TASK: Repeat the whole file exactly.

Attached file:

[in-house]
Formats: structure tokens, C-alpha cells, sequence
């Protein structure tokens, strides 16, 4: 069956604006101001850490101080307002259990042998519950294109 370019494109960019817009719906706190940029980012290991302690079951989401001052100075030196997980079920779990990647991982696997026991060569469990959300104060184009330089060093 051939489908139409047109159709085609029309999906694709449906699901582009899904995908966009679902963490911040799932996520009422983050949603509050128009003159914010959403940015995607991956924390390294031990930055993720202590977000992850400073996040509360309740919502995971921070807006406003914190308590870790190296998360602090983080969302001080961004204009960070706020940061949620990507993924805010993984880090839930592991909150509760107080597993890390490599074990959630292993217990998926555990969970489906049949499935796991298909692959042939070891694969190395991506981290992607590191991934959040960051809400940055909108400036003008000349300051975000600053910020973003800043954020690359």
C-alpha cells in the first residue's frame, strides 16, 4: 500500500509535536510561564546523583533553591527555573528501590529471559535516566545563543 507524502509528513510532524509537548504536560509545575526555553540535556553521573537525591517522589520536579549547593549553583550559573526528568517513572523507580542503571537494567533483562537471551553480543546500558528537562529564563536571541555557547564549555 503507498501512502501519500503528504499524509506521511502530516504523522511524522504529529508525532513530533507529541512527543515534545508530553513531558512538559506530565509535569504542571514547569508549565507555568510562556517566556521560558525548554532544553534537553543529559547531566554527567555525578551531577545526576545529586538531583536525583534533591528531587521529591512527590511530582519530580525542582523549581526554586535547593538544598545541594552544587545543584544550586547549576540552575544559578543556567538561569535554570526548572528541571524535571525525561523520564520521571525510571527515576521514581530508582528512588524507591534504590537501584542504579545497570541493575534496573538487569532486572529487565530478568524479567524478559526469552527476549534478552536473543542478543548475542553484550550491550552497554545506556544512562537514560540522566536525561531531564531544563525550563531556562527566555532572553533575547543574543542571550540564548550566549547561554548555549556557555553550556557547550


[in-house]
Formats: structure tokens, C-alpha cells, sequence
């Protein structure tokens, strides 16, 4: 069956604006101001850490101080307002259990042998519950294109 370019494109960019817009719906706190940029980012290991302690079951989401001052100075030196997980079920779990990647991982696997026991060569469990959300104060184009330089060093 051939489908139409047109159709085609029309999906694709449906699901582009899904995908966009679902963490911040799932996520009422983050949603509050128009003159914010959403940015995607991956924390390294031990930055993720202590977000992850400073996040509360309740919502995971921070807006406003914190308590870790190296998360602090983080969302001080961004204009960070706020940061949620990507993924805010993984880090839930592991909150509760107080597993890390490599074990959630292993217990998926555990969970489906049949499935796991298909692959042939070891694969190395991506981290992607590191991934959040960051809400940055909108400036003008000349300051975000600053910020973003800043954020690359």
C-alpha cells in the first residue's frame, strides 16, 4: 500500500509535536510561564546523583533553591527555573528501590529471559535516566545563543 507524502509528513510532524509537548504536560509545575526555553540535556553521573537525591517522589520536579549547593549553583550559573526528568517513572523507580542503571537494567533483562537471551553480543546500558528537562529564563536571541555557547564549555 503507498501512502501519500503528504499524509506521511502530516504523522511524522504529529508525532513530533507529541512527543515534545508530553513531558512538559506530565509535569504542571514547569508549565507555568510562556517566556521560558525548554532544553534537553543529559547531566554527567555525578551531577545526576545529586538531583536525583534533591528531587521529591512527590511530582519530580525542582523549581526554586535547593538544598545541594552544587545543584544550586547549576540552575544559578543556567538561569535554570526548572528541571524535571525525561523520564520521571525510571527515576521514581530508582528512588524507591534504590537501584542504579545497570541493575534496573538487569532486572529487565530478568524479567524478559526469552527476549534478552536473543542478543548475542553484550550491550552497554545506556544512562537514560540522566536525561531531564531544563525550563531556562527566555532572553533575547543574543542571550540564548550566549547561554548555549556557555553550556557547550